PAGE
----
Haiti by the numbers: Staggering figures show huge need, giant response to devastating quakeBy AP
Friday, January 15, 2010
Haiti by the numbers: Damage, help on giant scale
People in Haiti needing help: 3 million. Bodies collected for disposal so far: 9,000. Number of people being fed daily by the United Nation’s World Food Program: 8,000.
The numbers behind the outpouring of earthquake assistance are giant. But they are dwarfed by the statistics indicating the scope of the disaster in Haiti, the number of victims and their deep poverty.
“The level of need is going to be significantly higher” than many previous disasters, said Dr. Michael VanRooyen, director of the Harvard Humanitarian Initiative.
Here are some numbers, with the proviso that figures are estimates that are constantly changing.
Current death estimates: The Red Cross says 45,000 to 50,000 people have died. The Pan American Health Organization puts the number between 50,000 and 100,000.
Bodies collected for disposal so far: 9,000. An additional 7,000 corpses were reportedly placed in a mass grave.
People needing help: 3 million.
Percent of buildings damaged or destroyed: Up to 50 percent.
Hospitals or health facilities in Haiti damaged, forced to close: eight.
Patients treated by Doctors Without Borders initially: more than 1,500.
Search-and-rescue teams on ground or en route Friday: 38.
Homeless people in Port-au-Prince: at least 300,000.
Water needed daily: 6 to 12 million gallons (enough to fill 18 Olympic sized swimming pools a day).
Kate Conradt, chief spokeswoman for Save the Children, said that the challenge ahead cannot be overcome in a few days or weeks. “This is a long-term disaster,” she said in a telephone interview from Port-au-Prince.
Helping Haiti “is going to take far more than we ever could imagine,” VanRooyen said.
So in response, the world has opened its wallets.
United Nations Emergency appeal for aid: $550 million.
United States pledge of aid: $100 million.
European Commission’s initial spending: 3 million Euros.
Total pledge of aid by governments around world: $400 million.
Number of governments that have sent aid so far: more than 20.
International Red Cross’ initial emergency appeal goal: $10 million.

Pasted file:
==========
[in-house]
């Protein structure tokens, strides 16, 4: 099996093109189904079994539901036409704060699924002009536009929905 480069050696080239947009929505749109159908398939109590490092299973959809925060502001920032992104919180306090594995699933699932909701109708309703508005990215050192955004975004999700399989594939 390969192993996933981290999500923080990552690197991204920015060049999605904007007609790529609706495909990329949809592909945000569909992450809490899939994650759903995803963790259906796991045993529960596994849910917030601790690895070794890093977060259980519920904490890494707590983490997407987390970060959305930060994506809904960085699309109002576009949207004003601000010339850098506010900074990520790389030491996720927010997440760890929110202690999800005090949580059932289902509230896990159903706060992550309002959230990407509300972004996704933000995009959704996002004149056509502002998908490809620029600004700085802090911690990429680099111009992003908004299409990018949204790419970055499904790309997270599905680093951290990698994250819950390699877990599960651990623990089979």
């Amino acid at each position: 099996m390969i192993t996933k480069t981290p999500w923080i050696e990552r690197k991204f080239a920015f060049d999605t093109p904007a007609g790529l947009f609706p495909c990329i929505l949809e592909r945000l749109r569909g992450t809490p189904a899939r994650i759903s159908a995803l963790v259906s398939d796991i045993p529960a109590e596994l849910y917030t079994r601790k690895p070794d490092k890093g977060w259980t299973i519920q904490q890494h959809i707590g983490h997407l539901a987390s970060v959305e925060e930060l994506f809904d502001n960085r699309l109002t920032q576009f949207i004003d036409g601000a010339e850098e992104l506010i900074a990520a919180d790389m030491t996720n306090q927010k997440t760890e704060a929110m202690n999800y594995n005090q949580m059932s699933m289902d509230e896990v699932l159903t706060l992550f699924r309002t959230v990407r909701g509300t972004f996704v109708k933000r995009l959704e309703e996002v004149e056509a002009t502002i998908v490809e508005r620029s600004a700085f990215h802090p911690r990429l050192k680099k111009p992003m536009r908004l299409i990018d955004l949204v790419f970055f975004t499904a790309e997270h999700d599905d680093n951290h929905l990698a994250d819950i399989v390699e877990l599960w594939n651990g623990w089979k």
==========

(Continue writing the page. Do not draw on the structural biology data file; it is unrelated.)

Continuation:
Amount of money raised by Save The Children: $7 million.
Amount of money pledged by George Soros: $4 million.
Amount of money raised by the Salvation Army and some other charities: more than $3 million.
HELP THAT’S ALREADY THERE OR COMING
Number of people being fed daily by U.N.’s World Food Program: 8,000.
Number of people a day WFP hopes to feed within 15 days: 1 million.
Number of people a day WFP hopes to feed within one month: 2 million.
Amount of food salvaged by WFP in damaged Haitian warehouse being distributed: 6,000 tons (out of a total of 15,000 tons stored before the earthquake).
Meals prepared and freeze dried by the Salvation Army in Kansas and Iowa to ship to Haiti: 1.28 million, weighing nearly 200,000 pounds.
Number of trucks carrying bottled water being trucked in from neighboring Dominican Republic: 13.
UNICEF initial shipment of rehydration liquids, water-purification tables, hygiene kits and tents: enough for 10,000 people.
Size of Doctors Without Borders initial relief package: 25 tons.
International Red Cross pre-positioned relief supplies: enough for 3,000 families.
Plane of Red Cross supplies sent Thursday: 40 tons.
Body bags sent by Red Cross on Thursday: 3,000.
“We are seeing overwhelming need within the city and increasingly desperate conditions,” Conradt said. “We visited two camps today with 5,000 people and only four latrines total. We were told that the number of people there doubles at night, but during the day they are looking out for food, water and family members.”
Camps like that are all over Port-au-Prince.
And this is a country that before Tuesday’s earthquake was the poorest in the Western Hemisphere and one of the poorest worldwide. More than half of Haiti’s 9 million people live on less than $1 a day, even before the earthquake, according to the United Nation’s World Food Program. The World Bank said the average Haitian lives on just $1,180 a year.
Nearly half of Haiti’s population is hungry and only half had access to safe drinking water before the earthquake, according to the World Food Program. Nearly 60 percent of Haiti’s children under 5 are anemic.
PEOPLE FROM ELSEWHERE
Americans in Haiti when earthquake struck: 45,000.
Number of Americans evacuated from Haiti: 846.
Number of Americans confirmed dead: six.
Number of Canadians dead: four.
Number of United Nations worker in Haiti when earthquake struck: 12,000.
Number of UN workers confirmed dead: 37.
Number of UN workers missing: 330.
Number of Dominicans dead: six.
Number of Brazilians dead: 15.
Number of Europeans dead: six.
Number of staffers of Christian humanitarian agency World Vision: 370.
U.S. troops there to help or possibly on their way: 10,000.
Haitian Red Cross volunteers: 1,700.
This report was compiled by Associated Press writers Seth Borenstein in Washington and Frank Jordans in Geneva. Edith Lederer at the United Nations in New York contributed.
SOURCES: The Associated Press, United Nations, U.S. State Department, European Commission, International Red Cross, Save The Children, Salvation Army, other charities.
Tags: Caribbean, Doctors without borders, Emergency Management, Haiti, Latin America And Caribbean, North America, Search And Rescue Efforts, United States